This work shows that the optimal logarithmic regret is also achievable uniformly over time, with simple and efficient policies, and for all reward distributions with bounded support.Expand

This chapter discusses prediction with expert advice, efficient forecasters for large classes of experts, and randomized prediction for specific losses.Expand

The focus is on two extreme cases in which the analysis of regret is particularly simple and elegant: independent and identically distributed payoffs and adversarial payoffs.Expand

This work analyzes algorithms that predict a binary value by combining the predictions of several prediction strategies, called `experts', and shows how this leads to certain kinds of pattern recognition/learning algorithms with performance bounds that improve on the best results currently known in this context.Expand

This paper shows that essentially the same optimized bounds can be obtained when the algorithms adaptively tune their learning rates as the examples in the sequence are progressively revealed, as they depend on the whole sequence of examples.Expand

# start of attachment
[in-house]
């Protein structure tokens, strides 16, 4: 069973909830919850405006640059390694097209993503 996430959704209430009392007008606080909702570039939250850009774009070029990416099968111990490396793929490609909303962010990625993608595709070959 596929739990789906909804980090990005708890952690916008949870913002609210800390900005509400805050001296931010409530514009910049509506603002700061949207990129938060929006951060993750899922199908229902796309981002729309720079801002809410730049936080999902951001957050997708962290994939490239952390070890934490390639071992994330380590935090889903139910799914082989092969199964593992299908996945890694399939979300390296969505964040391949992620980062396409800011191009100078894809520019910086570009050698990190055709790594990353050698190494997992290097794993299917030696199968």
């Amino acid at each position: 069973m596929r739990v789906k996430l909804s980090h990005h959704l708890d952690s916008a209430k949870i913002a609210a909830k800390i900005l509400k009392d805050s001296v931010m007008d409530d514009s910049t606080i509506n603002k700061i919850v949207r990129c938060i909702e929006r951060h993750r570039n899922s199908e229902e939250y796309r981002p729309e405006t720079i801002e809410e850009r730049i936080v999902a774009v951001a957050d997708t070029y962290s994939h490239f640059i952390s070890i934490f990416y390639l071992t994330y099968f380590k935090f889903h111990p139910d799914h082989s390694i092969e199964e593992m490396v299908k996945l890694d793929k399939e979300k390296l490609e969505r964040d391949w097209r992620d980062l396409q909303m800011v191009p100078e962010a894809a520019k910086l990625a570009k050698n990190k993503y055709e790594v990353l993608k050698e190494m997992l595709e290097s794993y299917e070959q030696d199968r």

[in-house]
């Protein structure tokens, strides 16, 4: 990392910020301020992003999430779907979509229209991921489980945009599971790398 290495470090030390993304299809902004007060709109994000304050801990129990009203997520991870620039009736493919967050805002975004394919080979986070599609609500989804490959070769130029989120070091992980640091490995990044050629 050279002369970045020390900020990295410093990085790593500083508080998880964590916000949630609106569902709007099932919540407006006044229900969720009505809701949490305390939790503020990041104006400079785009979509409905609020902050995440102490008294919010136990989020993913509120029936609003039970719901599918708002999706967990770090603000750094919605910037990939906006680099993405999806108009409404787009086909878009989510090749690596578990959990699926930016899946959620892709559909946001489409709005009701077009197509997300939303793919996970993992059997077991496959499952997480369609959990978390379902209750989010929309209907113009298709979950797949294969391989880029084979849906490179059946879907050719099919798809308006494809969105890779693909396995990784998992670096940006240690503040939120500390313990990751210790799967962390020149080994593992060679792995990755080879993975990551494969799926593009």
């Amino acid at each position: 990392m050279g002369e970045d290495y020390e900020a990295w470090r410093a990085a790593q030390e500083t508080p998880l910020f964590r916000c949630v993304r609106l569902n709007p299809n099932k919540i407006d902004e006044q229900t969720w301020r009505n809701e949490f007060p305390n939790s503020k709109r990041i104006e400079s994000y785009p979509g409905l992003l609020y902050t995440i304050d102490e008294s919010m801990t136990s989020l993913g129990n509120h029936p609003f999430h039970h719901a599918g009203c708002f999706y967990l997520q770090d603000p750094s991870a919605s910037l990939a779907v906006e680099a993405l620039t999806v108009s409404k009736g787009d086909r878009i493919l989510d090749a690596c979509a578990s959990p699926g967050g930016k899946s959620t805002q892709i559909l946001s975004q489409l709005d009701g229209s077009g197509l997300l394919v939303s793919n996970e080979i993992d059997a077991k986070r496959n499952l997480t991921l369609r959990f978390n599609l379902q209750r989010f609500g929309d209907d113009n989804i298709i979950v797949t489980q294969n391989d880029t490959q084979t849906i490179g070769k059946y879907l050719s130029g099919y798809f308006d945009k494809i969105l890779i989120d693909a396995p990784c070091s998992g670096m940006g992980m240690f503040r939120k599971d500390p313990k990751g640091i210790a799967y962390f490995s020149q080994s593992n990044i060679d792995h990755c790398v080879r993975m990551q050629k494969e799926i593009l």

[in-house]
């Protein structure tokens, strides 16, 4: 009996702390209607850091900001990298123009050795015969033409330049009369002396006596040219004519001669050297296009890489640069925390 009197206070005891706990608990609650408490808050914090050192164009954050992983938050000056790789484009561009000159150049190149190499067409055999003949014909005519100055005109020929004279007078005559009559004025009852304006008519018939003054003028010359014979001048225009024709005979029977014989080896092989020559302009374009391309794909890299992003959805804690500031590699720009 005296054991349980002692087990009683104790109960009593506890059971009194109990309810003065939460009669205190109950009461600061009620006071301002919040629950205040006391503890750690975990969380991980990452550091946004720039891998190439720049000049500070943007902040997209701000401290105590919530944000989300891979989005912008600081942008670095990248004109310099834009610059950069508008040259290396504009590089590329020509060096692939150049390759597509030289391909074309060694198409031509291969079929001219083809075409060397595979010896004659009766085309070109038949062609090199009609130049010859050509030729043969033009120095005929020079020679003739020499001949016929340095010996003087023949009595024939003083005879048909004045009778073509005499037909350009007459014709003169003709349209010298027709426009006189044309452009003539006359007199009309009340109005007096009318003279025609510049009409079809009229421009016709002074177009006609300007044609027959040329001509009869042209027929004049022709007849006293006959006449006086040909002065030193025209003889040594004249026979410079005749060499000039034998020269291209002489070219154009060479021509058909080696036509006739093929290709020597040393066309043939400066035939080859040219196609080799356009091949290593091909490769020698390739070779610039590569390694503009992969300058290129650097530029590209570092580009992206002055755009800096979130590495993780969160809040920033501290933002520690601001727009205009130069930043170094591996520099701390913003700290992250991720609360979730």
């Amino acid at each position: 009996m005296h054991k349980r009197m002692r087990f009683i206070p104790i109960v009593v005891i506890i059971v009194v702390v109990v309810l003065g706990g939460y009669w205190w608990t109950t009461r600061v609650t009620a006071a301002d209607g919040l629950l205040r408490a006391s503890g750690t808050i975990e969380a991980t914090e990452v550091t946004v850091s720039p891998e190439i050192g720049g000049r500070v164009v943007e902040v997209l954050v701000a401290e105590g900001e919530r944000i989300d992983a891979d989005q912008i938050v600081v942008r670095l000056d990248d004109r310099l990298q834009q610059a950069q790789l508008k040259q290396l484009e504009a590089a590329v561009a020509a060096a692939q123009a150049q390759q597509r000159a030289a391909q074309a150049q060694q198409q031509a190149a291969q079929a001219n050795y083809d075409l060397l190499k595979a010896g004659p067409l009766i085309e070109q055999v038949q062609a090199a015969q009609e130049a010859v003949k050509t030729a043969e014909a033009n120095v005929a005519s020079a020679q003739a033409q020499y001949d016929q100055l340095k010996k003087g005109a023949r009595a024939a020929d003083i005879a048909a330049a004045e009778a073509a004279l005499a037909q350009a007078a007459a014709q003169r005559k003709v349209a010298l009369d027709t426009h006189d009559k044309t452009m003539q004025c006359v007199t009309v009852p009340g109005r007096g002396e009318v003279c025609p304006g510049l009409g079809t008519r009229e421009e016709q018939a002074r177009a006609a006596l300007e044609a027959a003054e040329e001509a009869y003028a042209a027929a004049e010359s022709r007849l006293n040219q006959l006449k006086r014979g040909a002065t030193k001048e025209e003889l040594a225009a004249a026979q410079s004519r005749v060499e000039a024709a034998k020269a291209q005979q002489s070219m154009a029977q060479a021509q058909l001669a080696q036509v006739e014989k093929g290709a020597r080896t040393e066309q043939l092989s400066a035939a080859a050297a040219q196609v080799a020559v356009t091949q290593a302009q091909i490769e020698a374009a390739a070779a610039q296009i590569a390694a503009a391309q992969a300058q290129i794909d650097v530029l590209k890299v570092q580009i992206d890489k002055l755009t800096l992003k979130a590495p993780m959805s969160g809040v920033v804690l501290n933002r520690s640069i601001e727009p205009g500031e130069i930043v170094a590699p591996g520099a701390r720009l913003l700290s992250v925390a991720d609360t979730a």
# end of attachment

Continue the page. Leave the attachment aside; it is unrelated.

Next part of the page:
This paper introduces a general technique for turning linear-threshold classification algorithms from the general additive family into randomized selective sampling algorithms, and shows that these semi-supervised algorithms can achieve, on average, the same accuracy as that of their fully supervised counterparts, but using fewer labels.Expand

This work analyzes how the structure of the feedback graph controls the inherent difficulty of the induced $T$-round learning problem and shows how the regret is affected if the graphs are allowed to vary with time.Expand

New and sharper regret bounds are derived for the well-known exponentially weighted average forecaster and for a second forecaster with a different multiplicative update rule, expressed in terms of sums of squared payoffs, replacing larger first-order quantities appearing in previous bounds.Expand

A global recommendation strategy which allocates a bandit algorithm to each network node (user) and allows it to "share" signals (contexts and payoffs) with the neghboring nodes, and derives two more scalable variants of this strategy based on different ways of clustering the graph nodes.Expand